West said four individuals were taken to Norton Sound Regional Hospital to be examined for possible smoke inhalation and burns. Hospital spokeswoman Reba Lean declined to release information of how many people were taken to the hospital or what their status is.
West said that fire fighters made entry through the hotel lobby, went upstairs and got people out. One man was getting out of the building without shoes. Flames came out of windows and smoke filled the hallways. West decided to pull all his volunteers out of the building as he deemed it unsafe for them to fight the flames from inside. He said the building had several layers of roofing, keeping the heat in and making it hard to attack the fire from within the building. After getting the fire fighters out of the building, they attacked the fire from the outside with several engines’ two-and-a -half inch and one-and-three-quarter inch water hoses trained on the building. At 3:18 a.m. West glanced at his watch, after the water began to flow and douse the flames.
Fire engines 4, 7, 8 and Ladder 9 were responding, with 22 of all 31 NVFD volunteers plus retired volunteers showing up to help. In the meantime, wives and girlfriends of the volunteers began making coffee and cooking for the men and one lady volunteer, Erica Wieler, at the fire hall. By mid-morning, West said, Nome Joint Utilities were a bit concerned about the water consumption as already half a million gallons of water were poured onto the fire, which mixed with the slushy remnants of snow and washed down into gullies on Bering Street and sidewalks. Water was diverted from the hospital to keep a steady flow. West said they did use only water, not foam to combat the flames.
A neighbor on the west side of the Polaris was awoken by banging on his door – not unusual, but this time it was not a drunken person, but a police officer advising him that the Polaris is on fire next door. Shortly after being awoken, he joined the crowd outside and witnessed the windows break like a jet engine blasted through there. The man’s worry was the propane tanks that were kept at the back of the Polaris hotel, directly adjacent to his home. West said that once the fire at the southwest corner of the building was under control, the propane tanks were removed and a back hoe was placed there to controlled doze the building to keep it from collapsing outwards.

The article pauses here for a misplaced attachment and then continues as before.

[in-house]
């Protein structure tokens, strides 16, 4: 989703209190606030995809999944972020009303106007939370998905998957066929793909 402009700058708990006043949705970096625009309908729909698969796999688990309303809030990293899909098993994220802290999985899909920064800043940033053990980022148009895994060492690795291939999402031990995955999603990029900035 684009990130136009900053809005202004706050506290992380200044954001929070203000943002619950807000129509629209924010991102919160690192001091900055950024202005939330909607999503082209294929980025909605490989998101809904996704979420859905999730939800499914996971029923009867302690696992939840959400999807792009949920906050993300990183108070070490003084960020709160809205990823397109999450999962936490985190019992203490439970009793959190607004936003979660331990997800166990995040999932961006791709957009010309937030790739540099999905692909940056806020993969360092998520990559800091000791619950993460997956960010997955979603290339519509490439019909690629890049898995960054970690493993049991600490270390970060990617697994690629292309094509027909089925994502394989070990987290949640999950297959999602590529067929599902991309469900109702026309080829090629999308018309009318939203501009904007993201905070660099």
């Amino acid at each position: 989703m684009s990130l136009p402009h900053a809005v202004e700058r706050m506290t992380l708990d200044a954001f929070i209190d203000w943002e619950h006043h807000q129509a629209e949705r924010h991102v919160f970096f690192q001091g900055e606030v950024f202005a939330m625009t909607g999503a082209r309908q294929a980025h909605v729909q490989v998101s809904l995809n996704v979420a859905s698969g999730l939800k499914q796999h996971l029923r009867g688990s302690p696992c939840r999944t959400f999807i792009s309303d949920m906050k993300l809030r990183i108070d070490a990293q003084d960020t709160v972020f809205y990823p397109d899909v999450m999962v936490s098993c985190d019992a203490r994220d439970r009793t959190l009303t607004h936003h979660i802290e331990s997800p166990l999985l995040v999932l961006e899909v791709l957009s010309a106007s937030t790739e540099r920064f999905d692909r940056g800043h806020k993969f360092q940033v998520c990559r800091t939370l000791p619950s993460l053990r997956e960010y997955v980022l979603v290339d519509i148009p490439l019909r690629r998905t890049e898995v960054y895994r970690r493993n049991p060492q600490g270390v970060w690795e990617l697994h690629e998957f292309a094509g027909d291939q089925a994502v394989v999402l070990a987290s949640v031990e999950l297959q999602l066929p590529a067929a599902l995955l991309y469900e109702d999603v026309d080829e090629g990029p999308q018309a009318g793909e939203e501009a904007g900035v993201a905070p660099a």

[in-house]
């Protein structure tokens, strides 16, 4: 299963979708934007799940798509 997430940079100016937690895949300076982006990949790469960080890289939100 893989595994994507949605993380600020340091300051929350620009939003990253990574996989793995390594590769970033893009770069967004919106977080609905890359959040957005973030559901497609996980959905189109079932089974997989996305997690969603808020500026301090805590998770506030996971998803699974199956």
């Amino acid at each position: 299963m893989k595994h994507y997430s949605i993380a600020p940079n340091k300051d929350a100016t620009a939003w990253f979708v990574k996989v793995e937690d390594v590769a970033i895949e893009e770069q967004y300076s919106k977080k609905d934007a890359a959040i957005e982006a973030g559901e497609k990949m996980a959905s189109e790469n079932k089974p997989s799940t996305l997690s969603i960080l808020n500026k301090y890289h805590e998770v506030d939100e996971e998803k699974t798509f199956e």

Throughout the night, morning and into the afternoon, fire fighters continued to monitor reoccurring hot spots that flared up.
The city issued a press release saying that in addition to the fire trucks and ambulance vehicles, three police cruisers responded to secure the perimeter. At 11:37 a.m., City Manager Tom Moran said, the Rec Center was opened as a community emergency shelter. Norton Sound Health Corporation also put out an announcement offering temporary housing for those affected by the fire. NEST, the Nome Emergency Shelter Team, also announced that they open the shelter at the Nazarene Church a day ahead of schedule, on Tuesday evening at 9 p.m. to offer shelter.
The State Fire Marshal was expected to arrive in Nome on Nov. 1 to begin investigating the incident.